Update: In the 2012 court case - Cambridge University Press. Press; Oxford University Press; Sage Publications v. Georgia St. University - Judge Evans of the Northern District Court of Georgia stated that the "absolute cap" on words specified in the Classroom Guidelines "is not compatible with the language and intent of section 107 [Fair Use]." Judge Evans dismisses the Guidelines in her ruling. The Guidelines are not codified in the law and never received full agreement among all negotiating parties. While Judge Evan's decision is written for her jurisdiction, we would suggest that faculty interpret Fair Use factor by factor rather than relying on these dated Guidelines that have been around for several decades.
Agreement on Guidelines for Classroom Copying in Not-for-Profit Educational Institutions with Respect to Books and Periodicals
The House Judiciary Subcommittee realized in 1975 that there would be many questions surrounding fair use in educational situations. Classroom guidelines were discussed over a ten year period between 1967 and 1975. The final version was agreed upon by a group of teachers, the NEA and publishers. The Guidelines focus specifically on photocopying of books and periodicals for use in classroom settings. These Guidelines are "meant to state the minimum and not the maximum standards." "They are not intended to limit the types of copying permitted under the standards of fair use." (Copyright Office Circular 21)
A single copy may be made of any of the following by or for a teacher at his or her individual request for his or her scholarly research or use in teaching or preparation to teach a class:
A. A chapter from a book; B. An article from a periodical or newspaper; C. A short story, short essay or short poem, whether or not from a collective work; D. A chart, graph, diagram, drawing, cartoon or picture per book, periodical, or newspaper.
Multiple copies (not to exceed in any event more than one copy per pupil in a course) may be made by or for the teacher giving the course for classroom use or discussion provided that:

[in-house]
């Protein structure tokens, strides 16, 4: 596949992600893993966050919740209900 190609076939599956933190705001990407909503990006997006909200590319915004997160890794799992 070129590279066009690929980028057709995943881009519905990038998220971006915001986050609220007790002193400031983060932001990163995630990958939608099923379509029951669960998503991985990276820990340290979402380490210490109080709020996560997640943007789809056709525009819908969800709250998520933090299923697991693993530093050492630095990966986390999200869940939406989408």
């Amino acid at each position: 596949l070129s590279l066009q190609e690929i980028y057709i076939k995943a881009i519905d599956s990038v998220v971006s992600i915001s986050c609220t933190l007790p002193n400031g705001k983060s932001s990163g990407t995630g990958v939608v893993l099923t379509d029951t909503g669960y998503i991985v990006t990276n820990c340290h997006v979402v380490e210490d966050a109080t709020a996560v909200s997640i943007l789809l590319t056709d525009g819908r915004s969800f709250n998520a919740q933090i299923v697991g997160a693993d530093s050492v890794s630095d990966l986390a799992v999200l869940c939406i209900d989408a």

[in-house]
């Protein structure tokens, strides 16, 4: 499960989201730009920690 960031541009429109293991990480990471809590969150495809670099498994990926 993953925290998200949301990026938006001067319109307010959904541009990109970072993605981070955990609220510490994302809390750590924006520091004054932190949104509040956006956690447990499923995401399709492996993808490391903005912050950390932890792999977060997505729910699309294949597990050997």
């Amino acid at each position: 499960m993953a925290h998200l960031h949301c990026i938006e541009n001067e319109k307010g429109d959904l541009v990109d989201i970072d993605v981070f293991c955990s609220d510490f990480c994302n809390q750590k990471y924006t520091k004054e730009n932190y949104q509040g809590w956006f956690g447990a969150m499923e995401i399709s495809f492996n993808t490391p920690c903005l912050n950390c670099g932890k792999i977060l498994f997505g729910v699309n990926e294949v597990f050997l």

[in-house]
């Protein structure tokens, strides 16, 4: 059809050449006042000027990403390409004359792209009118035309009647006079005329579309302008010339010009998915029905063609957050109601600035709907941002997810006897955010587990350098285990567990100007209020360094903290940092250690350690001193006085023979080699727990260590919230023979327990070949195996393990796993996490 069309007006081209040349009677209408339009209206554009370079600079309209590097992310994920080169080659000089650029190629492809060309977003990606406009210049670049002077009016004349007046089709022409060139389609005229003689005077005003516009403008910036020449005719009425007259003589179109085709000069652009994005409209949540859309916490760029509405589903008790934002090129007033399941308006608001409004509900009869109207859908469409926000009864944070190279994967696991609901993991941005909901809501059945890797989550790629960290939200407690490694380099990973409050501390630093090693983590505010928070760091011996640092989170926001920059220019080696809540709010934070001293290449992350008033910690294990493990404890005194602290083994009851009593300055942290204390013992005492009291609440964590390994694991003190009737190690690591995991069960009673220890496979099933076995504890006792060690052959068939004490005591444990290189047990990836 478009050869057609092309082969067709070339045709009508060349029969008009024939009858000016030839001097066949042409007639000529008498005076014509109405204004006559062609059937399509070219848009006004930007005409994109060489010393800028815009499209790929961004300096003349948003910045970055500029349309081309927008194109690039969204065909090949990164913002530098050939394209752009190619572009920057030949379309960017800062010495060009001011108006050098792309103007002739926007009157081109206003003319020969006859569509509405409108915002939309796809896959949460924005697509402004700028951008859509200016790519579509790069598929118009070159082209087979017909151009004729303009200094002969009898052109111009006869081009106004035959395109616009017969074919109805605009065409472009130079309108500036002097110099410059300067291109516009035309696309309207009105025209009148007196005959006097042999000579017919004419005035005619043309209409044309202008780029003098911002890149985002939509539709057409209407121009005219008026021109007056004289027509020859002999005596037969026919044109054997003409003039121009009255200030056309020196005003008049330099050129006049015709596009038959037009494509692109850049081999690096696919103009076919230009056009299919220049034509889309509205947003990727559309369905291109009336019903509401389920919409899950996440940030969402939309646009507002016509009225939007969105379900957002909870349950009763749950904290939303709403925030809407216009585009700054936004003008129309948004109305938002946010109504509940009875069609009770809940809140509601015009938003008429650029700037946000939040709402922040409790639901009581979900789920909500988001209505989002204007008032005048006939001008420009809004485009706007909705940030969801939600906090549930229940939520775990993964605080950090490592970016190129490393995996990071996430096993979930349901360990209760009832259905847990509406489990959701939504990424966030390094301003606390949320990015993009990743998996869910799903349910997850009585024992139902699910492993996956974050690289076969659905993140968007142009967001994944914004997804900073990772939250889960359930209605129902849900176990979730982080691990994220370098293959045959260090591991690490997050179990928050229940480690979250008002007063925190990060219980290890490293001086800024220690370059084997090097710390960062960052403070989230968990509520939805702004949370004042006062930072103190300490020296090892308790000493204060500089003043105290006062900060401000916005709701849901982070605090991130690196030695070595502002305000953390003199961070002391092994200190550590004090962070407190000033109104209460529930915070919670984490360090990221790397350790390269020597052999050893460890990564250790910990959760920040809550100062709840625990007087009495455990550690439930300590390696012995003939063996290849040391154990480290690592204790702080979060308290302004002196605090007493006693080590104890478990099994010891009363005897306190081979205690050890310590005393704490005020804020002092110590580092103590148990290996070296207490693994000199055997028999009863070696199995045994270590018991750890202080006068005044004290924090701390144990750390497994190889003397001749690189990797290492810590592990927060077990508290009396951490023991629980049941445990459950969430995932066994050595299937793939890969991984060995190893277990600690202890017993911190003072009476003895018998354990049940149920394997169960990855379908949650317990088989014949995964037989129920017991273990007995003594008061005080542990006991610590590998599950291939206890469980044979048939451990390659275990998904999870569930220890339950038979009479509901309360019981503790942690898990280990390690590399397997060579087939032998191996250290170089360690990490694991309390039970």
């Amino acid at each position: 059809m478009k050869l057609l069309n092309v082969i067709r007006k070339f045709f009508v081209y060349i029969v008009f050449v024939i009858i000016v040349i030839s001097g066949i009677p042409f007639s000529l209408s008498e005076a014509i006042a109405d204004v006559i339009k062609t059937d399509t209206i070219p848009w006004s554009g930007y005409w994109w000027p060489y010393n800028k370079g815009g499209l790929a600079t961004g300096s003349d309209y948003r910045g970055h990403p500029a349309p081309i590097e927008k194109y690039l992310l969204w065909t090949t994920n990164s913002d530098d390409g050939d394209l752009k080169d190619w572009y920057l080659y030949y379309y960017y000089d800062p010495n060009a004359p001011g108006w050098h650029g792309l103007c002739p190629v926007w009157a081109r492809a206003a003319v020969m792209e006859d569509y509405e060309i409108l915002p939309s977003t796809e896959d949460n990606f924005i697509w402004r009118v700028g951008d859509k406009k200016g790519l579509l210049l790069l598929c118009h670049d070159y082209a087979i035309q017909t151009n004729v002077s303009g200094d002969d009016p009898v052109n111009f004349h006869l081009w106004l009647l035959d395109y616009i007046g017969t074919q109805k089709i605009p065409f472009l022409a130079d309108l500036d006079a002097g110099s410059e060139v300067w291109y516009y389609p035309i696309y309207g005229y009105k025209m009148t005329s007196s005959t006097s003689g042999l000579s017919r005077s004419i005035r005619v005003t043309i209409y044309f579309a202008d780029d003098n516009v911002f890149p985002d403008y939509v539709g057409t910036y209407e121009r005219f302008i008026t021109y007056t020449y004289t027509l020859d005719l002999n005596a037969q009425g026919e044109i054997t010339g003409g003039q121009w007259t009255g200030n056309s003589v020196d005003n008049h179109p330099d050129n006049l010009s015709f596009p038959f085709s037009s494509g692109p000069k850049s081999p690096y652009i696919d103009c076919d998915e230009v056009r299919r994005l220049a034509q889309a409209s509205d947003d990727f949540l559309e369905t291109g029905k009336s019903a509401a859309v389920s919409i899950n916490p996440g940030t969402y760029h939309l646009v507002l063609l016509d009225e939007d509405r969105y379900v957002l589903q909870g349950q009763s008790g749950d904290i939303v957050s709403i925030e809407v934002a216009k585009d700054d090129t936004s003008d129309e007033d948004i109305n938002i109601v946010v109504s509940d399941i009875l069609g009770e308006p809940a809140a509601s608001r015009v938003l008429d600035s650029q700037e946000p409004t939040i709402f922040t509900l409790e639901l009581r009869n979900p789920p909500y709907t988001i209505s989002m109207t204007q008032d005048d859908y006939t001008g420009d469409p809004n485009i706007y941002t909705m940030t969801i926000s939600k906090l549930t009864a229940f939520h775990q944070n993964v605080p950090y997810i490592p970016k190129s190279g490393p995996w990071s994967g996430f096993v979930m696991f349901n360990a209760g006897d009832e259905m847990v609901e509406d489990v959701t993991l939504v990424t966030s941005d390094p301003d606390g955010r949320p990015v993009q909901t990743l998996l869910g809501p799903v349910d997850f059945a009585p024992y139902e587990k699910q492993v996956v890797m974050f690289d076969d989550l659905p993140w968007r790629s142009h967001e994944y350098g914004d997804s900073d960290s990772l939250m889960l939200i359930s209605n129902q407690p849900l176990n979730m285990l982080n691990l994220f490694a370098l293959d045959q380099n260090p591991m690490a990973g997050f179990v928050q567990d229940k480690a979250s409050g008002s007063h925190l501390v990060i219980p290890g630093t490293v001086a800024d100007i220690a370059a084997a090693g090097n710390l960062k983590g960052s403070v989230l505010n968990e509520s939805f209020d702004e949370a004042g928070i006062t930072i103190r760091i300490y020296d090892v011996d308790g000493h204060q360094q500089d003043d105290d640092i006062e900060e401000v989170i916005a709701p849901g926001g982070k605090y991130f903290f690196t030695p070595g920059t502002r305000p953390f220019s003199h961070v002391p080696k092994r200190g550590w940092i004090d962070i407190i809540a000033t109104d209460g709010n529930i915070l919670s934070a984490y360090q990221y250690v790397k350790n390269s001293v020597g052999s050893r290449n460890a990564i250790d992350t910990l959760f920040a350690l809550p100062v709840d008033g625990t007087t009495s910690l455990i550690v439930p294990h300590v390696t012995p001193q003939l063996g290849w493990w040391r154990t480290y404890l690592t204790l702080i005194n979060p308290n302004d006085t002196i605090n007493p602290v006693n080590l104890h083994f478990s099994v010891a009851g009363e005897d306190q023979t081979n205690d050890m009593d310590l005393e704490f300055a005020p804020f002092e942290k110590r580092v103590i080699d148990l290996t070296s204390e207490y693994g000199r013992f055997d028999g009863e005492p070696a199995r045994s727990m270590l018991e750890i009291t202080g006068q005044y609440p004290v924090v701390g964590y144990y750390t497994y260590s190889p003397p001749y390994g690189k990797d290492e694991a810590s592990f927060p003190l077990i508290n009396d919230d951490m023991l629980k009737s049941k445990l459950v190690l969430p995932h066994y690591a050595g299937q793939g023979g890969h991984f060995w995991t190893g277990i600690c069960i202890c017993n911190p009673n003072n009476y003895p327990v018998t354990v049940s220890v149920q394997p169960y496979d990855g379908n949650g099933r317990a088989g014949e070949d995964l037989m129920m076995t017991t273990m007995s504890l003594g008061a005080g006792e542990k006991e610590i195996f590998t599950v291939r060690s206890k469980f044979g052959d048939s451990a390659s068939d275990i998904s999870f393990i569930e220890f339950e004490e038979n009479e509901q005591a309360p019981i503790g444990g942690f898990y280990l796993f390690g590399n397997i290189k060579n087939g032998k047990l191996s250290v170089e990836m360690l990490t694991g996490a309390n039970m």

A. The copying meets the tests of brevity and spontaneity as defined below; and,
B. Meets the cumulative effect test as defined below; and,
C. Each copy includes a notice of copyright.
(i) Poetry: (a) A complete poem if less than 250 words and if printed on not more than two pages or, (b) from a longer poem, an excerpt of not more than 250 words.
(ii) Prose: (a) Either a complete article, story or essay of less than 2,500 words, or (b) an excerpt from any prose work of not more than 1,000 words or 10% of the work, whichever is less, but in any event a minimum of 500 words.
(Each of the numerical limits stated in "i" and "ii" above may be expanded to permit the completion of an unfinished line of a poem or of an unfinished prose paragraph.)
(iii) Illustration: one chart, graph, diagram, drawing, cartoon or picture per book or per periodical issue.
(iv) "Special" works: certain words in poetry or in "poetic prose" which often combine language with illustrations and which are intended sometimes for children and at other times for a more general audience fall short of 2,500 words in their entirety. Paragraph "ii" above notwithstanding such "special works" may not be reproduced in their entirety, however, an excerpt comprising not more than two of the published pages of such special work and containing not more than 10% of the words found in the text thereof, may be reproduced.
(i)The copying is at the instance and inspiration of the individual teacher, and
(ii) The inspiration and decision to use the work and the moment of its use for maximum teaching effectiveness are so close in time that it would be unreasonable to expect a timely reply to a request for permission.
(i) The copying of the material is for only one course in the school in which the copies are made.
(ii) Not more than one short poem, article, story, essay or two excerpts may be copied from the same author, nor more than three from the same collective work or periodical volume during one class term.
(iii) There shall not be more than nine instances of such multiple copying for one course during one class term.
(The limitations stated in "ii" and "iii" above shall not apply to current news periodicals and newspapers and current news sections of periodicals.)
Notwithstanding any of the above, the following shall be prohibited:
A. Copying shall not be used to create or to replace or substitute for anthologies, compilations or collective works. Such replacement or substitution may occur whether copies of various works or excerpts therefrom are accumulated or reproduced and used separately.
B. There shall be no copying of or from works intended to be "consumable" in the course of study or of teaching. These include workbooks, exercises, standardized tests and test booklets and answer sheets and like consumable material.
C. Copying shall not:
1. substitute for the purchase of books, publishers' reprints or periodicals;
2. be directed by higher authority;
3. be repeated with respect to the same item by the same teacher from term to term.
D. No charge shall be made to the student beyond the actual cost of the photocopying.
Circular 21, “Reproduction of Copyrighted Works by Educators and Librarians.” (Page 8 has the “Guidelines for Classroom Copying in Not-for-profit Educational Institutions with Respect to Books and Periodicals”). http://www.copyright.gov/circs/circ21.pdf